A few Shiite countries in the Middle East are throwing support for Anwar Ibrahim and his Pakatan Rakyat. Despite DAP being the only non-Islamic party in the political pact, the support intensifies on the promise by a few PAS clerics that the Shiite will get more access and freedom should PR wins the next general election.
The Gulf diplomats whom I had supper with last night also drew attention to the possibility of a 'bloody uprising' similar to that of Libya, Egypt and Syria should the Shiite followers are given more space in the Federal administration.
They did mention three Shiite countries already having strong contact with Anwar and pledging full support for his quest to conquer Putrajaya in the next national poll.
I will not mention the countries but Anwar, Nik Aziz, Hadi Awang, Mat Sabu and the rest know better.
No surprise if Lim Kit Siang, Karpal and Guan Eng are also aware of such a support and would welcome it as long as their common objective is attained. Any differences - should PR makes it to Putrajaya - can be resolved latter.
An estimated 120 million Shiites live in pockets scattered across the globe. But the bulk of them reside in the Middle East.
Shiites make up strong majorities in Iran (90 per cent), Bahrain (75 per cent), and Iraq (close to 60 per cent); Lebanon, too, is primarily Shiite. Small but potentially powerful Shiite are found throughout the Gulf States, as well as in Pakistan (17 per cent), Saudi Arabia (15 per cent), and India (around 2 per cent).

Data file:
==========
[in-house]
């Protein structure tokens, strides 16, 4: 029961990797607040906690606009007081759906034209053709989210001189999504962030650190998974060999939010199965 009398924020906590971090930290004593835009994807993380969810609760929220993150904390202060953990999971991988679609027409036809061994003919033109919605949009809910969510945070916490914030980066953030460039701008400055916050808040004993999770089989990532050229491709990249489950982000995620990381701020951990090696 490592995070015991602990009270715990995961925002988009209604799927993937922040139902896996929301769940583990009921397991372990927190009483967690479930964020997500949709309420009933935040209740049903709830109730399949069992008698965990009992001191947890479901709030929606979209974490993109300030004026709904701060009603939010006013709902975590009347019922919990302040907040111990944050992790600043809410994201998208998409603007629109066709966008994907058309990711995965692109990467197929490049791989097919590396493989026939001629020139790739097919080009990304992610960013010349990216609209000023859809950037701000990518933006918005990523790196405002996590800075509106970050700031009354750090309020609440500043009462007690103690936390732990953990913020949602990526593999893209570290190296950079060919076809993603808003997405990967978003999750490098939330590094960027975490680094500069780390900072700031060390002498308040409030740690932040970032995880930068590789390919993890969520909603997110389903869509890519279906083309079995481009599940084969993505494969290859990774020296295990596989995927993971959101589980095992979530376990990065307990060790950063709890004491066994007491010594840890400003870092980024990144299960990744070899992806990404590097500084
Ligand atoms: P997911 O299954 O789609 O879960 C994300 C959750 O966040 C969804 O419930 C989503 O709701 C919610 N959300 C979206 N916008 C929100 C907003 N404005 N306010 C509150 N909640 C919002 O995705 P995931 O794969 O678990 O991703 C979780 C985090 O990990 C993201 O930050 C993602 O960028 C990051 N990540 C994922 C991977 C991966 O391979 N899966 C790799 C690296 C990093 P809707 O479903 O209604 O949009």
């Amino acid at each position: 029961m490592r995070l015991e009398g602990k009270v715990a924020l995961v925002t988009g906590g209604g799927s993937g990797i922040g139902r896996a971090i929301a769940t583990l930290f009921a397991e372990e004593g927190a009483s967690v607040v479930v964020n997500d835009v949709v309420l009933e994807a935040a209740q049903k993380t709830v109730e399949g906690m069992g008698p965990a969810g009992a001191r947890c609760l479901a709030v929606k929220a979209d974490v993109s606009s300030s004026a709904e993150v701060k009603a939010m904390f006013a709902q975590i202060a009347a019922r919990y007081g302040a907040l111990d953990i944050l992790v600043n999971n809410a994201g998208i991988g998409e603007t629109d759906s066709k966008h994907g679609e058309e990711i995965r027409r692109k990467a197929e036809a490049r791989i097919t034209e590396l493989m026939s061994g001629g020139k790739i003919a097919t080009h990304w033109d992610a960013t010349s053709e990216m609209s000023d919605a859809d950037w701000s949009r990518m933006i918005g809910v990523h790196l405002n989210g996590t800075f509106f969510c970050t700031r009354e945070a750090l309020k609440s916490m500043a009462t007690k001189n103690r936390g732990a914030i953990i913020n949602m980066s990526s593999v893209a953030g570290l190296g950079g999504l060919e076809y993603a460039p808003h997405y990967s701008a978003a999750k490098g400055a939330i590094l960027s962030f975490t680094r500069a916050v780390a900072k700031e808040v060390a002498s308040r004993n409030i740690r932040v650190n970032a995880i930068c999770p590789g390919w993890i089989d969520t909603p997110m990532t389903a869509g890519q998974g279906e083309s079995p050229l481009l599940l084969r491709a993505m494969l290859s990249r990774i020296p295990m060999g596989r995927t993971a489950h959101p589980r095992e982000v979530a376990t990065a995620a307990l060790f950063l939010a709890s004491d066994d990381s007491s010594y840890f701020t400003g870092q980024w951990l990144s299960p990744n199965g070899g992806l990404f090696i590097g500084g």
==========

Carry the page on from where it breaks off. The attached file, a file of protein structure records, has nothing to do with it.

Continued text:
Many of the Persian-Gulf-based Shiites, particularly those in eastern Saudi Arabia and southern Iraq, inhabit lands rich in oil, which has created tension between the Shiites and their Sunni neighbors.
So, I leave it to readers to 'make a pick' from the list of Shiite nations that support Anwar. However, one country mentioned by the diplomats are not in the list above. Any wild guess? The clue is an oil-rich kingdom.
About 90 per cent of Malaysian Muslims recognise 'Sunnah wal-Jamaah' as the direction of their faith. The Sunni too forms the majority of Muslims around the world.
The Shiite is not a monolithic group. Most of its followers in the Middle East and southern Asia are so-called 'twelvers', who believe the twelfth imam, or descendant of Mohammed's son-in-law and cousin, Ali, is the only rightful ruler of the Muslim faithful (Shiism means 'partisans of Ali'); Shiite clerics derive their authority as deputies in his absence.
The second largest sect of Shiism is Ismailis, also known as 'seveners'; they believe Ismail, the eldest son of the sixth imam, Jafar al-Sadiq (twelvers accept his youngest son Musa al-Kazim), is the infallible interpreter of Islam.
Just like Catholic, Protestant, Anglican and other sects within Christianity, Shiite Muslims are often linked to extremism and are against the role of religion in political life.
So, I don't think Anwar's choice of getting their support is right in the context of multi-racial and multi-religious Malaysia. However, we can understand why the support is coming from such countries - the places he frequently visits.
I have travelled to all these countries, including Sudan, Algeria and Nigers and observed how the Shiites cuddled themselves together and treating others like 'aliens'. Their askance towards others indicates how fanatic they are of their sect.
In Iraq, Iran, Yemen, Lebanon and other Muslim countries, the confrontation between Shiite and Sunni are always about domination and power; and that explains the deadly bomb attacks which claims thousands of life in Iraq, Pakistan, Syria and Lebanon.
We can't afford such a confrontation here, in Malaysia. We have millions of non-Muslims in the country, and any feud among the Muslims will also affect them directly.
So, are we allowing them to dictate the administration?